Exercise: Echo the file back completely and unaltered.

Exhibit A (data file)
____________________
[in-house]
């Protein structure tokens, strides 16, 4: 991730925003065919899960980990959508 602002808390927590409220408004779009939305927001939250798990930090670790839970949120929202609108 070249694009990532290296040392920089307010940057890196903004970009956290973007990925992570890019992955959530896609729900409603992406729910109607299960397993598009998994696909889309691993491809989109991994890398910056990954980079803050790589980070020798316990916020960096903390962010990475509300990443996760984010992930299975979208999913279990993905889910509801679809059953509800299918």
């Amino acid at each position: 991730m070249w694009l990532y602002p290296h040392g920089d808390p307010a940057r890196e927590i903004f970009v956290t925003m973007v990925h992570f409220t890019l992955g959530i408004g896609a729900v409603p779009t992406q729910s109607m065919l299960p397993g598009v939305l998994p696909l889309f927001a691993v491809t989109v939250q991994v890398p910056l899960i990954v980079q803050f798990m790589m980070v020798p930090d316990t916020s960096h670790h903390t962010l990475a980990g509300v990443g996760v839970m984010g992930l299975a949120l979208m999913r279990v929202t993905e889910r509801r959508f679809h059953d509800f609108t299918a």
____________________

[in-house]
């Protein structure tokens, strides 16, 4: 991730925003065919899960980990959508 602002808390927590409220408004779009939305927001939250798990930090670790839970949120929202609108 070249694009990532290296040392920089307010940057890196903004970009956290973007990925992570890019992955959530896609729900409603992406729910109607299960397993598009998994696909889309691993491809989109991994890398910056990954980079803050790589980070020798316990916020960096903390962010990475509300990443996760984010992930299975979208999913279990993905889910509801679809059953509800299918």
């Amino acid at each position: 991730m070249w694009l990532y602002p290296h040392g920089d808390p307010a940057r890196e927590i903004f970009v956290t925003m973007v990925h992570f409220t890019l992955g959530i408004g896609a729900v409603p779009t992406q729910s109607m065919l299960p397993g598009v939305l998994p696909l889309f927001a691993v491809t989109v939250q991994v890398p910056l899960i990954v980079q803050f798990m790589m980070v020798p930090d316990t916020s960096h670790h903390t962010l990475a980990g509300v990443g996760v839970m984010g992930l299975a949120l979208m999913r279990v929202t993905e889910r509801r959508f679809h059953d509800f609108t299918a």